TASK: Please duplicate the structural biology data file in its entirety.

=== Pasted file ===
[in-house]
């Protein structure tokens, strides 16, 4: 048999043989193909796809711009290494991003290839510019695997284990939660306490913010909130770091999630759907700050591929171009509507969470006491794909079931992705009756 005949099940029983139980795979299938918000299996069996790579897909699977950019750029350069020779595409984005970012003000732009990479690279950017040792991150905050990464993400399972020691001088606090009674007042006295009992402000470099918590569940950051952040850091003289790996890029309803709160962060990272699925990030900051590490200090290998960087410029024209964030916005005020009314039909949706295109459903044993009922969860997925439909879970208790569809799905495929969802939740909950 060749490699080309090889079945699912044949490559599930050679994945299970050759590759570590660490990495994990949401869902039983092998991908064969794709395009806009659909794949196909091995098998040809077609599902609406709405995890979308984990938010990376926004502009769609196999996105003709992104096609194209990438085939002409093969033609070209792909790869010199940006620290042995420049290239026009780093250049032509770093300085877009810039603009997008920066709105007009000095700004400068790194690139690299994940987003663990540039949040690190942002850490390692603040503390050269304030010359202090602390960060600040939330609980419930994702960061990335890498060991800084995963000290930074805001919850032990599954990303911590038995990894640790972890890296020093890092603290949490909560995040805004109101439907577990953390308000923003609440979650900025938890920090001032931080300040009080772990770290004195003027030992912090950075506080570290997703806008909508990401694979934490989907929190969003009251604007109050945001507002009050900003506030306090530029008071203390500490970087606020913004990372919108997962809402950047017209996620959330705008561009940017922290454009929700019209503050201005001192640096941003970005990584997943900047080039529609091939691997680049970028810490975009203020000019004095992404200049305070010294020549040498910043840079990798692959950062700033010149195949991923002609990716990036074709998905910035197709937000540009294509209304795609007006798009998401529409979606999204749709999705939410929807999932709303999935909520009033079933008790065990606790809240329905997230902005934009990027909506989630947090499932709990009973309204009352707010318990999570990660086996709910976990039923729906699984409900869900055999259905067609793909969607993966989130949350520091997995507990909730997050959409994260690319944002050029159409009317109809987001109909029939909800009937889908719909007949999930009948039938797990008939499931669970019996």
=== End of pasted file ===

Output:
[in-house]
């Protein structure tokens, strides 16, 4: 048999043989193909796809711009290494991003290839510019695997284990939660306490913010909130770091999630759907700050591929171009509507969470006491794909079931992705009756 005949099940029983139980795979299938918000299996069996790579897909699977950019750029350069020779595409984005970012003000732009990479690279950017040792991150905050990464993400399972020691001088606090009674007042006295009992402000470099918590569940950051952040850091003289790996890029309803709160962060990272699925990030900051590490200090290998960087410029024209964030916005005020009314039909949706295109459903044993009922969860997925439909879970208790569809799905495929969802939740909950 060749490699080309090889079945699912044949490559599930050679994945299970050759590759570590660490990495994990949401869902039983092998991908064969794709395009806009659909794949196909091995098998040809077609599902609406709405995890979308984990938010990376926004502009769609196999996105003709992104096609194209990438085939002409093969033609070209792909790869010199940006620290042995420049290239026009780093250049032509770093300085877009810039603009997008920066709105007009000095700004400068790194690139690299994940987003663990540039949040690190942002850490390692603040503390050269304030010359202090602390960060600040939330609980419930994702960061990335890498060991800084995963000290930074805001919850032990599954990303911590038995990894640790972890890296020093890092603290949490909560995040805004109101439907577990953390308000923003609440979650900025938890920090001032931080300040009080772990770290004195003027030992912090950075506080570290997703806008909508990401694979934490989907929190969003009251604007109050945001507002009050900003506030306090530029008071203390500490970087606020913004990372919108997962809402950047017209996620959330705008561009940017922290454009929700019209503050201005001192640096941003970005990584997943900047080039529609091939691997680049970028810490975009203020000019004095992404200049305070010294020549040498910043840079990798692959950062700033010149195949991923002609990716990036074709998905910035197709937000540009294509209304795609007006798009998401529409979606999204749709999705939410929807999932709303999935909520009033079933008790065990606790809240329905997230902005934009990027909506989630947090499932709990009973309204009352707010318990999570990660086996709910976990039923729906699984409900869900055999259905067609793909969607993966989130949350520091997995507990909730997050959409994260690319944002050029159409009317109809987001109909029939909800009937889908719909007949999930009948039938797990008939499931669970019996």